To help prevent disease and reduce fish stress in your new tenants, add Pond Salt to the water between your water changes. To ensure the well being of your Aquatic Plants, only add 1 1/4 cups per 100 gallons of pond water.

You can purchase a Master Test Kit to verify acceptable pH and Nitrate levels in the pond.

You can prevent many potential health issues throughout your fish population by simply maintaining a clean and healthy pond. You can read more about pond maintenance here.

Now that the pond is ready for the addition of fish, it is time to get your finned friends ready for the big show. You will want to gradually equalize the temperature of the water your fish are currently occupying with that of the water in your pond. If the container carrying your fish floats, go ahead and place it in your pond. As the bag bobbles around in your pond, the water inside will start balancing with the outside water temperature. This process should take no longer than 30 minutes.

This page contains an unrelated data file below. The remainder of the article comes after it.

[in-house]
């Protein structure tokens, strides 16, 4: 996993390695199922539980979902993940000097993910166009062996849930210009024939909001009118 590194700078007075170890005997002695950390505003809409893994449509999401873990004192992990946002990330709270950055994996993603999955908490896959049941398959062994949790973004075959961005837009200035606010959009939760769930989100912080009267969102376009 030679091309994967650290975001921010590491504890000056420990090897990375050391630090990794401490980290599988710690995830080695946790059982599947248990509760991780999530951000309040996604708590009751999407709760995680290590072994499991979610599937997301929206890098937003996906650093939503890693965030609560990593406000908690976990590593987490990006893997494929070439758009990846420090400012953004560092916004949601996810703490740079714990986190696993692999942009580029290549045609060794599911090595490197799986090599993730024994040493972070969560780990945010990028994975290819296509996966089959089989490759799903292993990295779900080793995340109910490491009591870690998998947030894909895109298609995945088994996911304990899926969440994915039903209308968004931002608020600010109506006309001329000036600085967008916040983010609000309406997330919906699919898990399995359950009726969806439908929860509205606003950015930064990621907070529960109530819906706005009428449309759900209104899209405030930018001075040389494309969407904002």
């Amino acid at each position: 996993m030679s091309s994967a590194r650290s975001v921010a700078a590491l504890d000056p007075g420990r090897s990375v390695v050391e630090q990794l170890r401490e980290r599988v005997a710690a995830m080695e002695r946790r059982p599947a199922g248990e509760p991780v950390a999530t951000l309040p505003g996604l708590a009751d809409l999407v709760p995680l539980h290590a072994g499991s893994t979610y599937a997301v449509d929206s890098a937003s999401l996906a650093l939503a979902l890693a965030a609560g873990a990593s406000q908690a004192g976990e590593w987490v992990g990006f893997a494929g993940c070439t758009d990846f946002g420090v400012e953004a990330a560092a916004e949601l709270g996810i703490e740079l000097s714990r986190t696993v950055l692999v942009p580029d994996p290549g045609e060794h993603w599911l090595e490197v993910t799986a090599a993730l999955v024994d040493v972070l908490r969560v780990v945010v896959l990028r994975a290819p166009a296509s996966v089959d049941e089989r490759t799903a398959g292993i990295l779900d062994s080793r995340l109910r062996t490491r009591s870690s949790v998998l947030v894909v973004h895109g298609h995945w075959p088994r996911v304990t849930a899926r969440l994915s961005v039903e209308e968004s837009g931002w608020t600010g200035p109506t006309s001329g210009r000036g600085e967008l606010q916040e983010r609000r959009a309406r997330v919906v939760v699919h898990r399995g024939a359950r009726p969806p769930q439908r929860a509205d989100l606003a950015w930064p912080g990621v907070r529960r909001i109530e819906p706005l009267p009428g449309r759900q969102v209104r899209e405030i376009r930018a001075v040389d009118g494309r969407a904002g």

During this time frame, slowly add small amounts of water from the pond into the container which will allow your new fish time to acclimate to the chemistry of your pond water. Most of us have, at one time or another, jumped into a pool too early in the summer only to find that the water is unimaginably cold. Those of you who’ve been in that situation understand why you will want to take your time with the acclimation process. Now that the water on both sides of the container is the same and the fish have had time to try out the make up of the water in the pond, you are clear to release them into their new environment! Take a few moments throughout the day to check in on the pond and monitor the behavior of the newly introduced fish. Active and curious fish are happy and healthy fish.